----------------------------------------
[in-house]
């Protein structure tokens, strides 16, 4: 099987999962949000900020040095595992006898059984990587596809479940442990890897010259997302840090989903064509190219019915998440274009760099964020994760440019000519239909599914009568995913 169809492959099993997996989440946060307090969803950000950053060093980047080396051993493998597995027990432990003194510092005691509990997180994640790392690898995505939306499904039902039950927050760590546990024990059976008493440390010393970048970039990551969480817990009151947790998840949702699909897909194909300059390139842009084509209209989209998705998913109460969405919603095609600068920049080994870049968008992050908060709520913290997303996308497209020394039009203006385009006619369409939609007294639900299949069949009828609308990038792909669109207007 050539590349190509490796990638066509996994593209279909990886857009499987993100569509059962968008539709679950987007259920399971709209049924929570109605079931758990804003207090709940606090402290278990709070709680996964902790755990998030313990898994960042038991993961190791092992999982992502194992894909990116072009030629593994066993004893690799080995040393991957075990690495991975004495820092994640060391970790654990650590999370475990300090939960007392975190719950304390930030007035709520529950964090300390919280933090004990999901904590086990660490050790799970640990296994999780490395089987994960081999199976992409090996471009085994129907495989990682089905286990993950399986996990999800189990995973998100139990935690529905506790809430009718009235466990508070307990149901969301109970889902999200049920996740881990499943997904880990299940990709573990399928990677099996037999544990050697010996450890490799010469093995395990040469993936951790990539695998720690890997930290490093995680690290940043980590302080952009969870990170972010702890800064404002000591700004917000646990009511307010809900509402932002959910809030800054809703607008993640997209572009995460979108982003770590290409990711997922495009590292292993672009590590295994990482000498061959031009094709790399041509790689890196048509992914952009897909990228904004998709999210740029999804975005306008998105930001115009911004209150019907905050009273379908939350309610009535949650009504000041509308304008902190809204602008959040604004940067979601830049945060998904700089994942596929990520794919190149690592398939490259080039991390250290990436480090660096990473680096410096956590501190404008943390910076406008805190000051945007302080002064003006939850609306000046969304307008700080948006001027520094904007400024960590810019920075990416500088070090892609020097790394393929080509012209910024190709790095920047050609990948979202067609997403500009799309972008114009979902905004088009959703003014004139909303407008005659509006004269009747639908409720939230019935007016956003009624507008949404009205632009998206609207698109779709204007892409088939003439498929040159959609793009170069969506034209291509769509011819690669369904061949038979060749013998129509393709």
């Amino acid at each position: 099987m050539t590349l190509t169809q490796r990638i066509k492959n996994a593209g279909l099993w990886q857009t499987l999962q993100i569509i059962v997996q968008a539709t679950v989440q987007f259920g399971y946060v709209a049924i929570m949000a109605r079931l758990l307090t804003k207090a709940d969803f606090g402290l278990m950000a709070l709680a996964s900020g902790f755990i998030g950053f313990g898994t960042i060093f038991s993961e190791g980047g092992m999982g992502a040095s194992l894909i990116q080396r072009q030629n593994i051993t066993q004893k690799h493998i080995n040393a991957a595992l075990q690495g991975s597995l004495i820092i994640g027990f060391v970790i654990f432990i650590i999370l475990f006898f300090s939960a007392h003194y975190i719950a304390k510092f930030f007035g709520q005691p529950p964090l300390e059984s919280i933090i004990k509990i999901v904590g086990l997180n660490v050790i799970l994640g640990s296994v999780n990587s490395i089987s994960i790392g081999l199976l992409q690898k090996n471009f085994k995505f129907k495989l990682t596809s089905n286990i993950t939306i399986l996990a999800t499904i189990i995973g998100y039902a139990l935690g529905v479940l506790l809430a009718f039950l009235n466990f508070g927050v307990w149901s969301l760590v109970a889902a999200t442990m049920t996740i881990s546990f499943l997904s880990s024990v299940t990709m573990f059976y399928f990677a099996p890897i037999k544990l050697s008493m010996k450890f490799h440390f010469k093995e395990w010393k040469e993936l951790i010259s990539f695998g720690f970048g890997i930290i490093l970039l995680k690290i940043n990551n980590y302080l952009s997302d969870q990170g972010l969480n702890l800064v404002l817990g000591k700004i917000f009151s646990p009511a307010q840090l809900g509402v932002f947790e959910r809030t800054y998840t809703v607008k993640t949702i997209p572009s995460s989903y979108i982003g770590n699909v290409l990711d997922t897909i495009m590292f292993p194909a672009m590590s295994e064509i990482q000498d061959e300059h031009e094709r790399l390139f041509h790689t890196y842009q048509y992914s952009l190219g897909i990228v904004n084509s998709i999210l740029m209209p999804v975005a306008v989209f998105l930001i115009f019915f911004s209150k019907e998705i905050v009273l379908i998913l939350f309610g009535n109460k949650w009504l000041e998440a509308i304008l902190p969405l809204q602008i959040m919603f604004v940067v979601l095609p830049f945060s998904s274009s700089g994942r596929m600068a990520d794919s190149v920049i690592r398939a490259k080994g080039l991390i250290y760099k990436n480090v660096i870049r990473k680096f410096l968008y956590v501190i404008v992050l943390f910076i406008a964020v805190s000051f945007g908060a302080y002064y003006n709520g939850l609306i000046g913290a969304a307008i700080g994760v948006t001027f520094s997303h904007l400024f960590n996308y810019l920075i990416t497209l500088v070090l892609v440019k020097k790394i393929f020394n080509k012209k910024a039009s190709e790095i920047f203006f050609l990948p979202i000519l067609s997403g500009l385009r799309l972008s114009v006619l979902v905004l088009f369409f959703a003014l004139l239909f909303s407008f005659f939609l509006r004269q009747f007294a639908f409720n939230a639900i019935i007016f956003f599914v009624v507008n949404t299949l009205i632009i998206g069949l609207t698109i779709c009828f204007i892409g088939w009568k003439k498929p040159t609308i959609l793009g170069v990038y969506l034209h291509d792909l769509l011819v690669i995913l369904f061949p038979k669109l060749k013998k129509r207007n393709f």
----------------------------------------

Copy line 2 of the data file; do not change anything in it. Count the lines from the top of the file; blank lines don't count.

């Protein structure tokens, strides 16, 4: 099987999962949000900020040095595992006898059984990587596809479940442990890897010259997302840090989903064509190219019915998440274009760099964020994760440019000519239909599914009568995913 169809492959099993997996989440946060307090969803950000950053060093980047080396051993493998597995027990432990003194510092005691509990997180994640790392690898995505939306499904039902039950927050760590546990024990059976008493440390010393970048970039990551969480817990009151947790998840949702699909897909194909300059390139842009084509209209989209998705998913109460969405919603095609600068920049080994870049968008992050908060709520913290997303996308497209020394039009203006385009006619369409939609007294639900299949069949009828609308990038792909669109207007 050539590349190509490796990638066509996994593209279909990886857009499987993100569509059962968008539709679950987007259920399971709209049924929570109605079931758990804003207090709940606090402290278990709070709680996964902790755990998030313990898994960042038991993961190791092992999982992502194992894909990116072009030629593994066993004893690799080995040393991957075990690495991975004495820092994640060391970790654990650590999370475990300090939960007392975190719950304390930030007035709520529950964090300390919280933090004990999901904590086990660490050790799970640990296994999780490395089987994960081999199976992409090996471009085994129907495989990682089905286990993950399986996990999800189990995973998100139990935690529905506790809430009718009235466990508070307990149901969301109970889902999200049920996740881990499943997904880990299940990709573990399928990677099996037999544990050697010996450890490799010469093995395990040469993936951790990539695998720690890997930290490093995680690290940043980590302080952009969870990170972010702890800064404002000591700004917000646990009511307010809900509402932002959910809030800054809703607008993640997209572009995460979108982003770590290409990711997922495009590292292993672009590590295994990482000498061959031009094709790399041509790689890196048509992914952009897909990228904004998709999210740029999804975005306008998105930001115009911004209150019907905050009273379908939350309610009535949650009504000041509308304008902190809204602008959040604004940067979601830049945060998904700089994942596929990520794919190149690592398939490259080039991390250290990436480090660096990473680096410096956590501190404008943390910076406008805190000051945007302080002064003006939850609306000046969304307008700080948006001027520094904007400024960590810019920075990416500088070090892609020097790394393929080509012209910024190709790095920047050609990948979202067609997403500009799309972008114009979902905004088009959703003014004139909303407008005659509006004269009747639908409720939230019935007016956003009624507008949404009205632009998206609207698109779709204007892409088939003439498929040159959609793009170069969506034209291509769509011819690669369904061949038979060749013998129509393709």